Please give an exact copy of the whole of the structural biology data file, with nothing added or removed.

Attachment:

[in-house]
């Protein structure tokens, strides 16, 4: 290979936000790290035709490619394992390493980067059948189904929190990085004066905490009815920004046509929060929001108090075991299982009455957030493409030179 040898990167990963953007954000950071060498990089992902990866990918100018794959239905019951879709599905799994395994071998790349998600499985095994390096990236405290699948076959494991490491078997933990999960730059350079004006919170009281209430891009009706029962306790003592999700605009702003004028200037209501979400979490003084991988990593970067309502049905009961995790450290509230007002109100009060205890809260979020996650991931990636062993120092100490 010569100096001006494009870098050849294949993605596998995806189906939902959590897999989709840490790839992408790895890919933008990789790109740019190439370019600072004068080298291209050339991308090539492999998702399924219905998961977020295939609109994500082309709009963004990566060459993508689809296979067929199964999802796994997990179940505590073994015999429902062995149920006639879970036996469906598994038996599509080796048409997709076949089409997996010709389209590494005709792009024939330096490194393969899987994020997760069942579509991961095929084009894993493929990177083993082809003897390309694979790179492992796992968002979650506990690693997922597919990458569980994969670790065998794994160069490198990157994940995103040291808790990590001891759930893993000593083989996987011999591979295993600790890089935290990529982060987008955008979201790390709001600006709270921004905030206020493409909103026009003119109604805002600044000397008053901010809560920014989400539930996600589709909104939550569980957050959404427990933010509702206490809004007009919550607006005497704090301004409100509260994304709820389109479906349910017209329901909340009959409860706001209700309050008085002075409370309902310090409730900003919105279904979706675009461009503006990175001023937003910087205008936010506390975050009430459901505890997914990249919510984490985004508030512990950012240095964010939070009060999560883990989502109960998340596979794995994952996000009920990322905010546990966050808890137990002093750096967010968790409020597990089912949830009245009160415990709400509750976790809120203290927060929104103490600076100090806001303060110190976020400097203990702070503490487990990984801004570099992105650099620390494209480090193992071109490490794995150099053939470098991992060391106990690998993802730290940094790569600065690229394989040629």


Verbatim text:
[in-house]
């Protein structure tokens, strides 16, 4: 290979936000790290035709490619394992390493980067059948189904929190990085004066905490009815920004046509929060929001108090075991299982009455957030493409030179 040898990167990963953007954000950071060498990089992902990866990918100018794959239905019951879709599905799994395994071998790349998600499985095994390096990236405290699948076959494991490491078997933990999960730059350079004006919170009281209430891009009706029962306790003592999700605009702003004028200037209501979400979490003084991988990593970067309502049905009961995790450290509230007002109100009060205890809260979020996650991931990636062993120092100490 010569100096001006494009870098050849294949993605596998995806189906939902959590897999989709840490790839992408790895890919933008990789790109740019190439370019600072004068080298291209050339991308090539492999998702399924219905998961977020295939609109994500082309709009963004990566060459993508689809296979067929199964999802796994997990179940505590073994015999429902062995149920006639879970036996469906598994038996599509080796048409997709076949089409997996010709389209590494005709792009024939330096490194393969899987994020997760069942579509991961095929084009894993493929990177083993082809003897390309694979790179492992796992968002979650506990690693997922597919990458569980994969670790065998794994160069490198990157994940995103040291808790990590001891759930893993000593083989996987011999591979295993600790890089935290990529982060987008955008979201790390709001600006709270921004905030206020493409909103026009003119109604805002600044000397008053901010809560920014989400539930996600589709909104939550569980957050959404427990933010509702206490809004007009919550607006005497704090301004409100509260994304709820389109479906349910017209329901909340009959409860706001209700309050008085002075409370309902310090409730900003919105279904979706675009461009503006990175001023937003910087205008936010506390975050009430459901505890997914990249919510984490985004508030512990950012240095964010939070009060999560883990989502109960998340596979794995994952996000009920990322905010546990966050808890137990002093750096967010968790409020597990089912949830009245009160415990709400509750976790809120203290927060929104103490600076100090806001303060110190976020400097203990702070503490487990990984801004570099992105650099620390494209480090193992071109490490794995150099053939470098991992060391106990690998993802730290940094790569600065690229394989040629």